Some say you learn by listening, others by teaching. The Noyau teachers are doing both!
The Noyau, the core group of teachers at College des Savior, have become involved in two different Teacher Learning Circles on two continents.
In one, the Noyau are getting to know a group of teachers from nearby Lukunga school in hopes of working with them to implement the learning model from College des Savior at Lukunga. In October, the two groups of teachers met for a workshop with Program Committee members Ann Marie Thomson and Linnea Stifler. On December 29th, the two groups met again as a follow-up to the October workshop and discussed what their experiences with the teaching model had been since then.
The main goal of the December meeting was to continue to build community between the two groups of teachers and set the stage for further curriculum collaboration in the future. As Giving Back to Africa looks to scale up its program model to other schools in the area, it wants to make sure that the model is not imposed on others. Rather, the transfer of knowledge should be a mutual one, part of a process which creates buy-in in the model and accounts for differences across schools and communities.
When asked to report on their experiences since the October meeting, teachers had many positive comments. Mr. Patrick, a teacher from College des Savior, said: “To have my Students still awake, involved and interested, I change my way to teach discussing with them, guiding them and bringing them to work themselves sometimes.” Mr. Etienne, from Lukunga, noted that, “I began to consider all answers (true or wrong) from Students and accompany them in the problem-solve process.”
The Lukunga teachers, as a group, noted how interesting it has been to see the incorporation of different techniques into the teaching process and how students are engaged, talking and discovering. The idea of student-centered learning is very much reflected in the teachers’ experiences and reflections.
After reflecting on their experiences, the Noyau then presented a lesson model. Dr. Jerry notes that the meeting participants were all very active. The Noyau and Lukunga teachers want to increase the frequency of their meetings to meet monthly. They already have another meeting set for the end of January.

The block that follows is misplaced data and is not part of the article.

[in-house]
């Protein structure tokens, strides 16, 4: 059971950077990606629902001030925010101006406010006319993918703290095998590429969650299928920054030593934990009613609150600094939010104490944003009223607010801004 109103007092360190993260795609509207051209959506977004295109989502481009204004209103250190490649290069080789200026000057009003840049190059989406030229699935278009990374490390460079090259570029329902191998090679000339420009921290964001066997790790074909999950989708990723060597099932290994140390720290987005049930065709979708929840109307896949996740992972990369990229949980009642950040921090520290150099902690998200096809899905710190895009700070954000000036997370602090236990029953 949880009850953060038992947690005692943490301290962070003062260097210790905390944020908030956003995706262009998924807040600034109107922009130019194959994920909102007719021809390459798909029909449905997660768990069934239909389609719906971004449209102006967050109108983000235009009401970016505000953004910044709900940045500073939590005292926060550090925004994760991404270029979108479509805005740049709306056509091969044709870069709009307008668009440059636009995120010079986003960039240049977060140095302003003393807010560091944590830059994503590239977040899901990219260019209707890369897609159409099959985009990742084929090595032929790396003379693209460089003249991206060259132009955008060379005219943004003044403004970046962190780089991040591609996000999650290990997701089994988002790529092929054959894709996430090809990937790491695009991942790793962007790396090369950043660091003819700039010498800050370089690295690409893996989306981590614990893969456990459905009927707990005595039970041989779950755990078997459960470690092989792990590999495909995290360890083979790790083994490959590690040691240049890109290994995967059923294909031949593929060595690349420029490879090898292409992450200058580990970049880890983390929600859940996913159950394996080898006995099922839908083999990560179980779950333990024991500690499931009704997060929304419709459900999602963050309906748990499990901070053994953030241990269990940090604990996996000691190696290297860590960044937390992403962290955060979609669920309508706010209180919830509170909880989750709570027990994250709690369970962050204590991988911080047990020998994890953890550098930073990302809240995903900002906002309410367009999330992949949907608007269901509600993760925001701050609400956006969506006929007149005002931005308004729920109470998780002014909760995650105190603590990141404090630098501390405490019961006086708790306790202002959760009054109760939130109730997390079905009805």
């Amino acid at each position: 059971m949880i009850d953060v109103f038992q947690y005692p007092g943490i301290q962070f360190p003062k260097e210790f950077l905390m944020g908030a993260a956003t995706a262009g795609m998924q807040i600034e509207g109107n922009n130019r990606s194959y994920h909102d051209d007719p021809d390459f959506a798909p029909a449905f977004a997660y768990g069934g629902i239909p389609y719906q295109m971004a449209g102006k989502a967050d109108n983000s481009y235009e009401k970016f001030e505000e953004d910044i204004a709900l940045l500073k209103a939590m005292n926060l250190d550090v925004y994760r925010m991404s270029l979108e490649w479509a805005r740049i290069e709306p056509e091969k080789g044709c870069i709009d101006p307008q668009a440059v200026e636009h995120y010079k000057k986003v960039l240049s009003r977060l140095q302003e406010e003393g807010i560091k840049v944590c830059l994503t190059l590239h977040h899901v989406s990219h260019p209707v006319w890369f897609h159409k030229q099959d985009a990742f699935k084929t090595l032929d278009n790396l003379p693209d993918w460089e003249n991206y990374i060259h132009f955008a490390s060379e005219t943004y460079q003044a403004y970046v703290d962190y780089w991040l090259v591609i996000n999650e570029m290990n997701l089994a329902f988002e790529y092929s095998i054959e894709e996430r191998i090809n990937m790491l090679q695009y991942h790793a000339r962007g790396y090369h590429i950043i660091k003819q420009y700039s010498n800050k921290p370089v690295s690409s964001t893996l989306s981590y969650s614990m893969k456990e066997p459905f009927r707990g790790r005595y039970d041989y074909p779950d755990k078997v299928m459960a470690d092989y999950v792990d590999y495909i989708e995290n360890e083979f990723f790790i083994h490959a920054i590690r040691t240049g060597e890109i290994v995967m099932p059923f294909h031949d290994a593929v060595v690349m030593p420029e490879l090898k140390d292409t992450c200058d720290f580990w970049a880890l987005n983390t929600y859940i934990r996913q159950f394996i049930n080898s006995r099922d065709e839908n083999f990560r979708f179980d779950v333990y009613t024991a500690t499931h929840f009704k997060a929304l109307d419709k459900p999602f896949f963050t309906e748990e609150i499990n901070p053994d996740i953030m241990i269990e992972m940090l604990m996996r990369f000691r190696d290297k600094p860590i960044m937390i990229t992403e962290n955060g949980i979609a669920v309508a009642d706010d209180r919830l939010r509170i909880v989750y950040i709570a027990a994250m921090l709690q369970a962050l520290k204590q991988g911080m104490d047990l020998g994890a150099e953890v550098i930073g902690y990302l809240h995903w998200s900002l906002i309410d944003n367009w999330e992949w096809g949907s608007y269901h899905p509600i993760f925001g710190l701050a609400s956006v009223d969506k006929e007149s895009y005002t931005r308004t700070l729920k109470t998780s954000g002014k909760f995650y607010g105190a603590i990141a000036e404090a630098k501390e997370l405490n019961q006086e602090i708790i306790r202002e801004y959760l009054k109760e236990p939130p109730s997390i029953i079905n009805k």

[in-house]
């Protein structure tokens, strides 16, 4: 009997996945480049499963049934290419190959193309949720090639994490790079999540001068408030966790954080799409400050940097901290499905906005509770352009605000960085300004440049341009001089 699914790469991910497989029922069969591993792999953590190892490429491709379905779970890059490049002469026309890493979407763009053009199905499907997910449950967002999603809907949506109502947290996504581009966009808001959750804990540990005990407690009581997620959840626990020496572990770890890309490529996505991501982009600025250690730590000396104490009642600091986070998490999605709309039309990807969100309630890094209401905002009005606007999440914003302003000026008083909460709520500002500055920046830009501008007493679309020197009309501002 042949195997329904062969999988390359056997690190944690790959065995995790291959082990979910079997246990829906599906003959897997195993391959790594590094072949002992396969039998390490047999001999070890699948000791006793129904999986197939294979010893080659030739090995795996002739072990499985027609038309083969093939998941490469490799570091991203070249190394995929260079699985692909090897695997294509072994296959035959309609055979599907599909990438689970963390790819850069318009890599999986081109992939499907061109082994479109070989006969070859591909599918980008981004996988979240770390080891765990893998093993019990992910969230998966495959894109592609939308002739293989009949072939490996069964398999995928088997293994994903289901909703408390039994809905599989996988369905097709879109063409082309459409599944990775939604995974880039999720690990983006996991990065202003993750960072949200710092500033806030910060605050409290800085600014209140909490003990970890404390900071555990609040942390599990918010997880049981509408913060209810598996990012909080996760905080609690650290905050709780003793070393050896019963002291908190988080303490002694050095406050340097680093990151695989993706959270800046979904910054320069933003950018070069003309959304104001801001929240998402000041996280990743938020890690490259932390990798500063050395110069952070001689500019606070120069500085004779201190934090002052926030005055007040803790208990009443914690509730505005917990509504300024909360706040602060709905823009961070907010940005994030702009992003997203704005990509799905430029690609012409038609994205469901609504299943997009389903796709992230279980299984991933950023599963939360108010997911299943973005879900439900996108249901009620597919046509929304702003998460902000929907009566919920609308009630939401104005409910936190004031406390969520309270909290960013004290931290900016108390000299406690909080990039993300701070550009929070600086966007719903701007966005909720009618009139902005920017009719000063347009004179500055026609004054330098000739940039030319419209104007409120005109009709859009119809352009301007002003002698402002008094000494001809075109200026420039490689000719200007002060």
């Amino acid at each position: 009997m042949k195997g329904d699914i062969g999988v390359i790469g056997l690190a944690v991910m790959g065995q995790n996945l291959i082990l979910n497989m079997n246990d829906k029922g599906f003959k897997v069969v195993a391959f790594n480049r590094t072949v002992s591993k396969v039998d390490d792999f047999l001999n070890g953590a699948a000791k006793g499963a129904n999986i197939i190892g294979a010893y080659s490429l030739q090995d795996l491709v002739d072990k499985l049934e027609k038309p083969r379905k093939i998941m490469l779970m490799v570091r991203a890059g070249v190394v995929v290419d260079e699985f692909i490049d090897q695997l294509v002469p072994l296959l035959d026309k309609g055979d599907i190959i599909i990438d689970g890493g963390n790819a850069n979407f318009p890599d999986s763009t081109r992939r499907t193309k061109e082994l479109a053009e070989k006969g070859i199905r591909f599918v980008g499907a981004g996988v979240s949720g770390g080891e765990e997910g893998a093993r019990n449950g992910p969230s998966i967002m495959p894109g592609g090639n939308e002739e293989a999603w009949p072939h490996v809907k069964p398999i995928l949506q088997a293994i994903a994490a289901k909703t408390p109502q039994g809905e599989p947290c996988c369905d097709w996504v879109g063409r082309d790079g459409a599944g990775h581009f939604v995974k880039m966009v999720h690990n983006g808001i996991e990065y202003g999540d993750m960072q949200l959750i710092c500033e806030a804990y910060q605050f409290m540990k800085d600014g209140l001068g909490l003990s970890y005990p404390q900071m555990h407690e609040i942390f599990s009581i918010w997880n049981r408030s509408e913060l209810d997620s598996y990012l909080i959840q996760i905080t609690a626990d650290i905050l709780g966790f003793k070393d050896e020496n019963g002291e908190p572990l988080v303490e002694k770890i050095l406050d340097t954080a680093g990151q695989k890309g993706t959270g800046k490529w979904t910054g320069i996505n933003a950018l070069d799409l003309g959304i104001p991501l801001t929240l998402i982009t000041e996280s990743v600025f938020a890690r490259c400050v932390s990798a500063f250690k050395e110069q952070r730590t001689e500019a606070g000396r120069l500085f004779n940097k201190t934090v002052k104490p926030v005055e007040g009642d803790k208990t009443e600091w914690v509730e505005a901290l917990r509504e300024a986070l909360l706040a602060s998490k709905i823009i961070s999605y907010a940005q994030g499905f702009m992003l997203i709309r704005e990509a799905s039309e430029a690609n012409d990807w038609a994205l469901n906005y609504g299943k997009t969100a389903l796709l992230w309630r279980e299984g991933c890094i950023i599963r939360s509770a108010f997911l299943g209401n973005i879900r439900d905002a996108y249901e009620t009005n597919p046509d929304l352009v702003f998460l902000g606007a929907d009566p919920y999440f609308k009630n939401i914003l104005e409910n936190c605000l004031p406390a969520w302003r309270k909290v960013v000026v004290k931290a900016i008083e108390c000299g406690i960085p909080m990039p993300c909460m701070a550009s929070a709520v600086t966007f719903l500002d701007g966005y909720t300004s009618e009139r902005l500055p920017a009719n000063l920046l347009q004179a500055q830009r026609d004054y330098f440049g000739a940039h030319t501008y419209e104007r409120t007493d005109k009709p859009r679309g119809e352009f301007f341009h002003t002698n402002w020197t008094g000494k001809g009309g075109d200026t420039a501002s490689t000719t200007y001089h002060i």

The Noyau also recently reflected with Dr. Jerry on their own experiences at College des Savior over the past four years. They said that at first, students were shy. But now, after a process of patience, love, and commitment, the school as a whole understands the value of the school’s unique model.
On the other side of the world, teachers at the Project School in Bloomington, Indiana, are beginning a relationship with the Noyau as well. The two groups recently had their first Skype meeting, a meeting two months in the making. The teachers prepared for the meeting by thinking of answers to questions about sustainability. The two groups become one from their shared commitment to student-centered teaching as well.
During the meeting, the teachers discussed their answers to the questions and talked about sustainability and how to teach such a complex topic to students. The meeting was followed with a debriefing on both sides and plenty of excitement all around.
The Noyau enjoyed the meeting immensely. Mr. Pombo said, “We are so happy and wish we’ll continue interaction.” Mr. Emmanuel commented that, “We are happy for the first contact with Project School Teachers. We’ll share this with our Students. We’ll take profit from their knowledge, from them to make more rich our teaching.” Both sets of teachers have much knowledge to gain from each other.
These opportunities to further education and increase experience and connections are so vital to the long-term success of the program. As people share ideas and observations, they also share understanding—and that is something that truly does change communities, no matter where they are.